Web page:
I took my time with this book because it was so eye opening, both as a pastor who counsels people who are dealing with shame and to how shame has and is telling an alternative story in my own life. Chapter 9 finishes with an eschatological touch as Thompson casts vision for how our freedom from shame can lead to joyfully engage our various creative callings. This is a life-changing book. Psychiatrist Curt Thompson unpacks the soul of shame, revealing its ubiquitous nature and neurobiological roots. But God is telling a different story for your life. And, of course you can see where this is going, since shame makes us hide, keeps us from deep connection, wrecks havoc on relationships and is thereby a joy killer.
Never has a book so clearly revealed to me that our struggle is not against flesh and blood. In The Soul of Shame, Curt Thompson has provided an important contribution to the conversation about this difficult topic. Whether we realize it or not, shame affects every aspect of our personal lives and vocational endeavors. If you experience shame—which is to say, if you are a human being—then this book bears good news for you. He illustrates how experiences, often from childhood, are transformed into seeds of shame that shape human behavior for a lifetime, influence decision-making and form the stimulus for unconscious responses in our day-to-day personal and professional lives for decades.
It has lurked from the garden into the fabric of our lives and relationships in ways that we are called to fight against. Shame leads to retreat and retreat leads to isolation. This book shines in several areas the case studies mentioned above being one of the most One of the few Christian works that I've read that does not abandon science to discuss faith. I am ashamed for being forty without making an indelible mark on my world. He is a Christian psychiatrist deeply influenced by the field of interpersonal neurobiology and particularly the work of Dan Siegel.
Rewrite the story of your life and embrace healing and wholeness as you discover and defeat shame's insidious agenda. I might have switched chapters 4 and 5 as well, giving the biblical background and foundation first, then expanding the idea of lives as storytelling creatures. Thompson draws on Brown and builds on her insights, but his approach is different. The breakup of a marriage. I still have more questions about how shame is healed, but I feel like I have a beginning understanding now. The book is unique because it doesn't just propose theory and questions but offers answers, explanations and solutions. Shame hides in plain sight and its subtle, sinister role affects all aspects of life.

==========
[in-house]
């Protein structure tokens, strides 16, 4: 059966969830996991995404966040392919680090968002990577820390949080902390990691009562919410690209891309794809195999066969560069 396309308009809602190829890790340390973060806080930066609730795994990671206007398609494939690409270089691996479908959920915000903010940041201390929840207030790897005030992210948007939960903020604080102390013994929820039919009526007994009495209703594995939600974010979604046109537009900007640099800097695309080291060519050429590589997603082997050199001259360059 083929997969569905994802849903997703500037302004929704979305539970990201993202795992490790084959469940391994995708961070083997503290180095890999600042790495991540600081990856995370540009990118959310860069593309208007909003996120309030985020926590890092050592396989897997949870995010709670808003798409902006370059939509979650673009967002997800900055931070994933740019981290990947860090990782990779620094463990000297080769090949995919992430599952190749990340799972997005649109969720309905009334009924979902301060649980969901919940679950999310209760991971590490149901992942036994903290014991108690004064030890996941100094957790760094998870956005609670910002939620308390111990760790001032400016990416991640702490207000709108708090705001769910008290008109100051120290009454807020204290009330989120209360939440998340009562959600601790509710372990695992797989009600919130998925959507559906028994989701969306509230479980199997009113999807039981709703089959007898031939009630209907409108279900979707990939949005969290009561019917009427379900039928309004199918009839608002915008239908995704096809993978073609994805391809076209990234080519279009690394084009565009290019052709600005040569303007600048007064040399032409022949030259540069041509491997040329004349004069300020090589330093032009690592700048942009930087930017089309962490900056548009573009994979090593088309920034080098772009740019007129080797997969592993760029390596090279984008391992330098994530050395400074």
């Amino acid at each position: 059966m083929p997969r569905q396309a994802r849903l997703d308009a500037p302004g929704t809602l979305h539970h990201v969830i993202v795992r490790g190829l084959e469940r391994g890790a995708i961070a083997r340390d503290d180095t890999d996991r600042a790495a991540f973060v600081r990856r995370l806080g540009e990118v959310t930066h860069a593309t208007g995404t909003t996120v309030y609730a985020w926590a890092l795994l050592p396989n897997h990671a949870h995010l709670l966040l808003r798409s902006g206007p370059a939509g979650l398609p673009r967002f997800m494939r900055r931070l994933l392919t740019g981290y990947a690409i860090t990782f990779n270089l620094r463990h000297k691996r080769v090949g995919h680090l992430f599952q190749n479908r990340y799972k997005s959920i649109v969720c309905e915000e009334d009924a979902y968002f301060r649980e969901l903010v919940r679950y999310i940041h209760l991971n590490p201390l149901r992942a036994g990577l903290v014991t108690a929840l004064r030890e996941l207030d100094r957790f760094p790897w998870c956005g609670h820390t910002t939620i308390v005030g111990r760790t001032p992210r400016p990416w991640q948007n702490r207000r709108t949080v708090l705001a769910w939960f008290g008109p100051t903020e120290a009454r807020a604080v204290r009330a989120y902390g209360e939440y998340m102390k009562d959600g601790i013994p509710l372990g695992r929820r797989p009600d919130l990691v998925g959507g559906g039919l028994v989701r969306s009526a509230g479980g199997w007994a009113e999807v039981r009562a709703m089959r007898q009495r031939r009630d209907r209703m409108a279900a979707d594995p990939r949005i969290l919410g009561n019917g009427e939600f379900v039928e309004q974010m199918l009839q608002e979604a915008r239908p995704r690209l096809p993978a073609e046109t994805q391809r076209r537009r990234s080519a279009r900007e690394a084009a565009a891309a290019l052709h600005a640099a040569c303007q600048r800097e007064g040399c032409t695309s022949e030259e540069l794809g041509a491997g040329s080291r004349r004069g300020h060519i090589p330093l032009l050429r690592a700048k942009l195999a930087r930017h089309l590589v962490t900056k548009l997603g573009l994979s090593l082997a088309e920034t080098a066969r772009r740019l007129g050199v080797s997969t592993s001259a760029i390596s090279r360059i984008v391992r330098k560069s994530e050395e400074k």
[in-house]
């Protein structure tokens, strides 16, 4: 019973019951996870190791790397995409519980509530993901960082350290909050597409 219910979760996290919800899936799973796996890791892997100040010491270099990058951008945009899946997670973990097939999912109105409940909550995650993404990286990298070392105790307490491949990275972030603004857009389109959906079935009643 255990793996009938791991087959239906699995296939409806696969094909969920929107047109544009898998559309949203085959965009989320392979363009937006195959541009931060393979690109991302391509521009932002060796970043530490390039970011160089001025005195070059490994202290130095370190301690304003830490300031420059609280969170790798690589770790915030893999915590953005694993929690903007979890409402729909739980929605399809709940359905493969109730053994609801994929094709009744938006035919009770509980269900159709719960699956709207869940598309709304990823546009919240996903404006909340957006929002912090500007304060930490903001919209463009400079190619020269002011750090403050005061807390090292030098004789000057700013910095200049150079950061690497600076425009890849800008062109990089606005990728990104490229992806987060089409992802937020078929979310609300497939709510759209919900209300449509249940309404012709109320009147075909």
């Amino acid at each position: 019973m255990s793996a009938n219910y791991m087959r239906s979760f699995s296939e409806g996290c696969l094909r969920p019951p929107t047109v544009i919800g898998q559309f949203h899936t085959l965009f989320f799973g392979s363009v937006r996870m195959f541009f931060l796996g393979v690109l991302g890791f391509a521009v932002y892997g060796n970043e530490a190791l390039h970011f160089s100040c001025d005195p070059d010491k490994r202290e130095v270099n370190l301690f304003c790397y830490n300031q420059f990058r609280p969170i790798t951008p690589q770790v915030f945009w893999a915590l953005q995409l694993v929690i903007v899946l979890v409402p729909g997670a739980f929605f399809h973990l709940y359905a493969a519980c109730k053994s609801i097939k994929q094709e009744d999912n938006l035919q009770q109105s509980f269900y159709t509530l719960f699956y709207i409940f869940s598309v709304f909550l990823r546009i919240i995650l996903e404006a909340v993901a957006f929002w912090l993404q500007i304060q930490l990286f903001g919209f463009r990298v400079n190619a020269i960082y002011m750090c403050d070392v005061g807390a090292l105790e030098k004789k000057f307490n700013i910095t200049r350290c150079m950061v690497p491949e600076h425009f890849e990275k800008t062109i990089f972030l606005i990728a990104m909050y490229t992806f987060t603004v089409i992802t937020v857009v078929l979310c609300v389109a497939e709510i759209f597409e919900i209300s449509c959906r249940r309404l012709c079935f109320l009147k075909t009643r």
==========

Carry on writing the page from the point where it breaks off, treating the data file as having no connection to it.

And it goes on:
The connections he made with the story in Genesis, the fall, redemption and the story we are telling with our lives and that greater story really made a lot of sense and shook me to my core. Very scientific, analytical, and at the same time relatable, l Shame is a multi-faceted, subversive monster that keeps us from both the belief and experience of God's love and delight in us. The Soul of Shame documents this essentially theological claim by citing social science research, and it is very compelling. Like a skillful surgeon encouraging us through a difficult but necessary procedure, he works to set us free from our old stories in which shame holds us captive to the common, core fear of having our inadequacies exposed. The move from guilt to shame is a move from rules that may smother to relationships that may hurt but that also have the capacity to heal. Chapter nine, explores the new vitality in vocation we experience as we experience healing. In it he guides the reader into an awareness of shame's neurobiological, relational and spiritual underpinnings, revealing its darker purpose, which is to undermine the story of beauty and goodness that God desires us to live.